How to Split the Difference on the C-Corp/MLP Debate | ETF Trends

Investors familiar energy infrastructure assets and master limited partnerships (MLPs) no that there’s a long-running debate about which structure is better: C-corp (traditional corporation) or MLP?

With the Alerian Energy Infrastructure ETF (NYSEArca: ENFR), investors don’t have to make the call on C-corps or MLPs because the ETF features exposure to both structures.

ENFR tracks the Alerian Midstream Energy Select Index (CME: AMEI). ENFR acts as a type of hybrid energy infrastructure ETF, which could help investors capture some of the high yields from MLPs but limits the tax hit from solely owning MLPs. Importantly, many midstream MLPs and energy infrastructure companies are working to deleverage their balance sheets.

Recently, there has been activity on the C-corp acquiring MLP front.

“Based on recent history, a midstream C-Corp parent acquiring a majority-owned midstream MLP comes as a little surprise, though the transaction may have happened sooner than expected given it had not been a topic of conversation on recent earnings calls,” according to a new note from Alerian. “Additionally, as announced in December, Tallgrass Energy (TGE) agreed to be acquired by Blackstone Infrastructure Partners, with the transaction expected to close in 2Q20. Blackstone indicated earlier this month that it plans to comply with its obligations outlined in the merger documents. While not a consolidation, Hess Midstream (HESM) completed its conversion to an Up-C structure in December.”

Fundamentally Related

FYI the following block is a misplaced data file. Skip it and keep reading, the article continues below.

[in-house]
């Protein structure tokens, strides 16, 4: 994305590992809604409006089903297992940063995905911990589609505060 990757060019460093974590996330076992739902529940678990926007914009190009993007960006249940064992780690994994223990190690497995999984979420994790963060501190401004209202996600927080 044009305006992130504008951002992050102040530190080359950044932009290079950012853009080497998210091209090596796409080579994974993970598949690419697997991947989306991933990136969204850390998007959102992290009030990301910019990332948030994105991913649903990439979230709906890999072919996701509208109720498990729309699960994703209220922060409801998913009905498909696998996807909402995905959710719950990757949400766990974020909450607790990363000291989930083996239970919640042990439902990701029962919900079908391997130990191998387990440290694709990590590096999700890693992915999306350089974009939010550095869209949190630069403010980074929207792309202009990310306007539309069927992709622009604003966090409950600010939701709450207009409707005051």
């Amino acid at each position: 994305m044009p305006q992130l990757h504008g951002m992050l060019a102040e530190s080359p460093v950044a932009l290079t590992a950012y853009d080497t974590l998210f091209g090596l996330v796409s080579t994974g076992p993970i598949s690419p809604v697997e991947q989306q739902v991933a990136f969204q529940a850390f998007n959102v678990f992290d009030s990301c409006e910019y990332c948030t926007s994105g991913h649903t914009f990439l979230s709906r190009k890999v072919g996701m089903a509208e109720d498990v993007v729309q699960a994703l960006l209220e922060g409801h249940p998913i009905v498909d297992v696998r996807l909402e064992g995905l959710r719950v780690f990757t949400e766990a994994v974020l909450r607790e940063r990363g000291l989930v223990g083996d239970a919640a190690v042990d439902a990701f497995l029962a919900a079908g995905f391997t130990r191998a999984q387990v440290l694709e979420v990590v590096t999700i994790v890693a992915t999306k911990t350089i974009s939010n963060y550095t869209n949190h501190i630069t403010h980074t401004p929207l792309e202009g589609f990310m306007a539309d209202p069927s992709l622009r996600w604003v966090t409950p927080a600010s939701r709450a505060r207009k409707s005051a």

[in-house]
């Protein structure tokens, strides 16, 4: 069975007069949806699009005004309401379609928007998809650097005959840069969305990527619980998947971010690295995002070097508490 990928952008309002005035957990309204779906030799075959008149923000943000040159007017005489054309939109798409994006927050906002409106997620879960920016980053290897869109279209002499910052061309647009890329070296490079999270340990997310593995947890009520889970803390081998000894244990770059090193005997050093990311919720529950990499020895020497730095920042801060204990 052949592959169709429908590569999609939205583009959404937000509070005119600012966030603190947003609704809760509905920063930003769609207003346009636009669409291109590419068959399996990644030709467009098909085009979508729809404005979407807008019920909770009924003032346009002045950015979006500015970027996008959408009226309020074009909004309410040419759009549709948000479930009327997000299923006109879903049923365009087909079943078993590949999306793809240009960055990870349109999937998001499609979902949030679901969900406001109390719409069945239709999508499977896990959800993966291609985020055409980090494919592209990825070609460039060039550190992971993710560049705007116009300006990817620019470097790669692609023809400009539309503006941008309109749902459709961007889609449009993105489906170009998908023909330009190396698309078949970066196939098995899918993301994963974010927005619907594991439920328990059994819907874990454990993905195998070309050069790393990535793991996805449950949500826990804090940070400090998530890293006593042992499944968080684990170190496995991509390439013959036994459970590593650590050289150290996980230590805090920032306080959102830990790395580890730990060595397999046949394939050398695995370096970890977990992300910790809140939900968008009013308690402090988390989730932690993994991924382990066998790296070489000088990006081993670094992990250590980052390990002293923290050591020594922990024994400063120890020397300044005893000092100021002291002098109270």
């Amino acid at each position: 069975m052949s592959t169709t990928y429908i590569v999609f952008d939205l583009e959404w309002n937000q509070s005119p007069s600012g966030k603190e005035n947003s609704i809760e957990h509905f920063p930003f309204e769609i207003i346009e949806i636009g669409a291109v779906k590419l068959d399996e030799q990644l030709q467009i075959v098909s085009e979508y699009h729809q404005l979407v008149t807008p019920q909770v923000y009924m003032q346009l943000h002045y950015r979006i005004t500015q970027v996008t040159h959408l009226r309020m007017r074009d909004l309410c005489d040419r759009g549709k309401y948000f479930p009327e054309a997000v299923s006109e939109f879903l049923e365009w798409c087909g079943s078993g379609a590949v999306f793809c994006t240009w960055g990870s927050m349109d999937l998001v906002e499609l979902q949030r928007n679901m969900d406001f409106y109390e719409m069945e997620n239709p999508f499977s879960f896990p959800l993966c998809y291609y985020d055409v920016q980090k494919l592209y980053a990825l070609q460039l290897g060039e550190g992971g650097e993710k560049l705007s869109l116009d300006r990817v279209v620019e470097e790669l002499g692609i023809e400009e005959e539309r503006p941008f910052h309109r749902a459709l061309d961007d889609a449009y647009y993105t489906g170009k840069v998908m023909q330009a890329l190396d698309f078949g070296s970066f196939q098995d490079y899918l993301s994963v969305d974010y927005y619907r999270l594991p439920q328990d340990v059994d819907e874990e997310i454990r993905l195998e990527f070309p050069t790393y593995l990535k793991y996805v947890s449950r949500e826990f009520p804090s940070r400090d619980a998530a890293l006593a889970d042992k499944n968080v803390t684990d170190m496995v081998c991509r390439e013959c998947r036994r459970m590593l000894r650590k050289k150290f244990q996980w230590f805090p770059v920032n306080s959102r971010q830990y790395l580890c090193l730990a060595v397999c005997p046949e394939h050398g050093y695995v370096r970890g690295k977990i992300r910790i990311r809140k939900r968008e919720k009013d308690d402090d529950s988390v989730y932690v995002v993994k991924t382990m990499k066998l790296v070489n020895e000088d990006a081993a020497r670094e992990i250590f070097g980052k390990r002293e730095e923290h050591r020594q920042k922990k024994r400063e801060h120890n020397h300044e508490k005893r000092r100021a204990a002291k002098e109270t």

Midstream and MLP businesses are included in the ETF strategies because the segment is fundamentally related to the sector company businesses, can potentially increase yield generation and are historically excluded from S&P 500 and Dow Jones Averages, providing another layer of diversification benefits.

“For larger MLPs, a recurring question around structure and the potential of converting to a C-Corp persists,” notes Alerian. “As discussed in the past, a common misconception is that MLPs are converting to corporations, but primarily, corporations have been consolidating MLPs, or conversion has coincided with other simplifications like IDR eliminations or mergers.”

MLPs primarily deal with the distribution and storage of energy products, so their business model is less reliant on the commodities market since MLPs profit off the quantity of oil and natural gas they are able to move around. Consequently, MLPs have historically shown a weaker correlation to energy prices over longer periods as MLPs act more like energy toll roads, profiting on the volume of oil moving through their pipelines.

ENFR yields 10.69%.

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The opinions and forecasts expressed herein are solely those of Tom Lydon, and may not actually come to pass. Information on this site should not be used or construed as an offer to sell, a solicitation of an offer to buy, or a recommendation for any product.